If you are anything like me, you spend at least two hours a day either trying to figure out what your purpose in life is or how to fulfill your already discovered purpose. Life’s clock is ticking and society is pressuring you to figure out why you are taking up space on the earth. What pressure!! Life throws so many questions at you, “What will you specialize in?”, “What will your career be?”, “What is your purpose in life?”. Thirty is approaching, or for some of us have approached, and by this time your career path must fully be established. However, what if you don’t have it all figured out and even more shocking, what if you don’t want to do what is socially expected of you?!
Recently, I discovered one of the most uncomfortable feelings for me is to be expected to specialize, to commit myself to one cause, make a career of any one thing. Yet, that is the image of the ideal professional that society perpetuates. That is the box I have been trying to fit into for the last couple of years. For the two hours a day I previously mentioned, I would bust my brain wondering which aspect of my life, which one of my passions I would make into the career that society so longs for me to determine. I needed to know this so that when someone asked me what I specialized in I would have an accurate answer, “I am a gender rights advocate.”, “I am contemporary artist.”, “I am a freelance writer.”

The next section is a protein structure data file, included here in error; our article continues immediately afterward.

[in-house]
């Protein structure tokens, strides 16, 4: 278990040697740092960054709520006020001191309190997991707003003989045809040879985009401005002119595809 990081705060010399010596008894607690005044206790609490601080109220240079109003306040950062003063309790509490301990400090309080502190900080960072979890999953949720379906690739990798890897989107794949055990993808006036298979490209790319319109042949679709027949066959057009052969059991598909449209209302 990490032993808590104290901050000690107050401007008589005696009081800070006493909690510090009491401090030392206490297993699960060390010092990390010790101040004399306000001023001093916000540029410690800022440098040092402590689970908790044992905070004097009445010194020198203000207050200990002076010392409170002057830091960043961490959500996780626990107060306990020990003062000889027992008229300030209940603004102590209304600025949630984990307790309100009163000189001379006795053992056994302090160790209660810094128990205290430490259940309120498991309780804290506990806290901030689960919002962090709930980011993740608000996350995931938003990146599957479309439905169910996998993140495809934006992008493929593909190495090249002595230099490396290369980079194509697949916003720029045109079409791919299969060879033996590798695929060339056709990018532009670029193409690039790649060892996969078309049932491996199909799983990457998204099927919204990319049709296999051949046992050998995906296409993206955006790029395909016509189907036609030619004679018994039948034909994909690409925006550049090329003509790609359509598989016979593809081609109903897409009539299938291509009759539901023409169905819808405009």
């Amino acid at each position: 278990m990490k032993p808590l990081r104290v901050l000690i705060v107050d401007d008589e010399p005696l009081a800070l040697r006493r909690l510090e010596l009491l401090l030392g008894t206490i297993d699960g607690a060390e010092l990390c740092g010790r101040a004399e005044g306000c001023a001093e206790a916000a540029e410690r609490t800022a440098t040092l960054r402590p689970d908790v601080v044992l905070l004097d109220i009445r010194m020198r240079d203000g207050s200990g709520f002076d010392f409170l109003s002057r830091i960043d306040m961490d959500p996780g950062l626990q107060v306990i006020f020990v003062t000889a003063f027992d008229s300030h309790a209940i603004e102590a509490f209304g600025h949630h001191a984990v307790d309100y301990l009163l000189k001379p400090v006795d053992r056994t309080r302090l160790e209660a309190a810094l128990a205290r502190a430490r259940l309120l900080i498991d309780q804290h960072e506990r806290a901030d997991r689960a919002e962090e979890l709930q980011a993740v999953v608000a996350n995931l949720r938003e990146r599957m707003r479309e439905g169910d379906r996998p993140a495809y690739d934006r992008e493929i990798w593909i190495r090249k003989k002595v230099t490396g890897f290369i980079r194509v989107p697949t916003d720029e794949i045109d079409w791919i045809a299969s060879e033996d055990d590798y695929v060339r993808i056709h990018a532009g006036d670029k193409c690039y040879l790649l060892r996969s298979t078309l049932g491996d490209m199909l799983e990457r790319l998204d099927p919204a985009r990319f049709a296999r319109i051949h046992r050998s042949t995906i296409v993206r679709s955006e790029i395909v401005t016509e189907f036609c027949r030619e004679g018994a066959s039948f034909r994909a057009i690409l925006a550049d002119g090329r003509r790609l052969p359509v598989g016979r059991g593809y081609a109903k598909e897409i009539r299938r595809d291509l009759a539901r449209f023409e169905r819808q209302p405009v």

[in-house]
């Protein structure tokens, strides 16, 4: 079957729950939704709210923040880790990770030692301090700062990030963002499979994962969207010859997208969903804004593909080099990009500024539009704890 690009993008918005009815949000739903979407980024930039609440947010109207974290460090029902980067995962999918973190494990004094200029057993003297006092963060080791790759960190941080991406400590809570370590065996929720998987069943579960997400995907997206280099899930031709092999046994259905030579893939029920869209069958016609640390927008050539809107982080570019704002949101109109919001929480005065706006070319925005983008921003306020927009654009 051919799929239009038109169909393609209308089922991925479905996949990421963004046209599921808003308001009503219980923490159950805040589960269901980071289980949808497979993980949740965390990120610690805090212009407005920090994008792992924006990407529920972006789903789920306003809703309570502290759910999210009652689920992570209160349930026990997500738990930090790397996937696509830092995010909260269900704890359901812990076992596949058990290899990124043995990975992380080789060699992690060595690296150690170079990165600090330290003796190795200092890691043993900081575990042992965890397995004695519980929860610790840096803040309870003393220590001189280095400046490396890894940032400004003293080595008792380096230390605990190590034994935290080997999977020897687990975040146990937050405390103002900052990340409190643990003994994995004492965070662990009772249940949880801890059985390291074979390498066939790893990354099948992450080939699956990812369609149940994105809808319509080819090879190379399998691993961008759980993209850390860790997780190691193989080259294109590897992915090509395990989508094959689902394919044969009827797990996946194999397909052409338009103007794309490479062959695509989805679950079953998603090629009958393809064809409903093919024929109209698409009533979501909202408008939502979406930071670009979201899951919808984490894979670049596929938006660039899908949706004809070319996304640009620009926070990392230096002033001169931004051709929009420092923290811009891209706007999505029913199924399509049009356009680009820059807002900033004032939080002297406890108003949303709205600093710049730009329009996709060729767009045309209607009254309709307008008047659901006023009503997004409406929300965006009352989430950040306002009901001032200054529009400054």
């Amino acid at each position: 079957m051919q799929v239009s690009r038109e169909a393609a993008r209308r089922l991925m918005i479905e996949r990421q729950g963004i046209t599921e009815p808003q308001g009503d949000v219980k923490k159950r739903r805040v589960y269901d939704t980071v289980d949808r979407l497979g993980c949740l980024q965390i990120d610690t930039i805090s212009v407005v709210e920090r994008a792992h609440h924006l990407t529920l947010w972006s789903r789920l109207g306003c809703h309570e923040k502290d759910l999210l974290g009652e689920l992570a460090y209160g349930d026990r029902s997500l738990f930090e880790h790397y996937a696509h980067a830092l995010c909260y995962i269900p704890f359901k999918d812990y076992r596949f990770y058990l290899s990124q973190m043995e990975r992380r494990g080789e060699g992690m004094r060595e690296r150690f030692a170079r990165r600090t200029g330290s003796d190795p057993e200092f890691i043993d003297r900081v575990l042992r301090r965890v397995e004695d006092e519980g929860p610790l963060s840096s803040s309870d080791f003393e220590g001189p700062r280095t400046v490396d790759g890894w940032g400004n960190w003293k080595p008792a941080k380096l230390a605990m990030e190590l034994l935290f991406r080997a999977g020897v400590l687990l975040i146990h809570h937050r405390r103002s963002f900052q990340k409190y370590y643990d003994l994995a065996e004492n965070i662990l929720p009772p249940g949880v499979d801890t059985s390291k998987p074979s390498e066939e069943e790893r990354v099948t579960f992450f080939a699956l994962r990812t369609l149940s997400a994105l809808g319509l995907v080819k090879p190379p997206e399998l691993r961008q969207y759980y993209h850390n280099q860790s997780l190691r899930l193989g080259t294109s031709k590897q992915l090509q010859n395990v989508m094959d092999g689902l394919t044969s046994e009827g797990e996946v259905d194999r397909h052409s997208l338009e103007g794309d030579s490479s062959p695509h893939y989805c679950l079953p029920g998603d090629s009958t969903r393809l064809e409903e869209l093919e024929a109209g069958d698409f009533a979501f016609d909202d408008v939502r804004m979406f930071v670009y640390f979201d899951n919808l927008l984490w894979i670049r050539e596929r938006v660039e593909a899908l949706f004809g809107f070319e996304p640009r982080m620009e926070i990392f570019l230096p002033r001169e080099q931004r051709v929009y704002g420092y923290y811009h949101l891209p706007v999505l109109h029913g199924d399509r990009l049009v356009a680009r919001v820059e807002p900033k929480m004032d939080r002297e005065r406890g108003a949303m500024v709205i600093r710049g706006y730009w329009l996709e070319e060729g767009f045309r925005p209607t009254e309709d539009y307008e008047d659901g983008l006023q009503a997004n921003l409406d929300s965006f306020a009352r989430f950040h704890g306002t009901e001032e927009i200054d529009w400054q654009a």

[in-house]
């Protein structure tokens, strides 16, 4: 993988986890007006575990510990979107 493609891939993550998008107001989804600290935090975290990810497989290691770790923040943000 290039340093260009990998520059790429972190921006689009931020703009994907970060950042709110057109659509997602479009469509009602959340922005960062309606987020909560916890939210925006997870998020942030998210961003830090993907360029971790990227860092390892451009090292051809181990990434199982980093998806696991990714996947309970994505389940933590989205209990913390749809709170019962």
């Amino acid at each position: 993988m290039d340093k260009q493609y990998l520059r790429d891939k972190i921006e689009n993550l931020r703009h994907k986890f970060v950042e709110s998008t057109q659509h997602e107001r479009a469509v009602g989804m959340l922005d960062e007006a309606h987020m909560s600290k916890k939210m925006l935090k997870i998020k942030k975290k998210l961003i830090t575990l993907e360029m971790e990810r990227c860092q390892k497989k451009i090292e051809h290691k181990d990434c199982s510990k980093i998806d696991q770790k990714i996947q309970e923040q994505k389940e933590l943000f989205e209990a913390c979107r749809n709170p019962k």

I decided that the path of specializing is not for me. I have more than one area of interest that I am knowledgeable about, committed to and effective in. I am a generalist.
generalist: one whose skills, interest, or habits are varied or unspecialized.
It is quite freeing to know there is no need for me, or you, to specialize. We can have an impactful life by contributing all our gifts to society. There is absolutely nothing wrong with specializing, however, for those like me who who have two or three areas of passion, you do have the option of being a generalist.
Side Note: Being a generalist does not mean overwhelming yourself with many projects at one time. Time management is especially important when this is your chosen path for life because you should produce quality work in everything that you do. In addition, having a manageable amount of skills sets you are committed to at one particular time is wise (two or three as oppose to ten).
Claytine Nisbett is a community advocate with a special interest in gender and youth development. She holds a BA in Sociology and is Certified in Non-Profit Management. She has spent close to 15 years contributing to the Non-Profit field ranging from board member to secretary. She manages Ujima Solutions and all interested blog contributors can contact her at email@example.com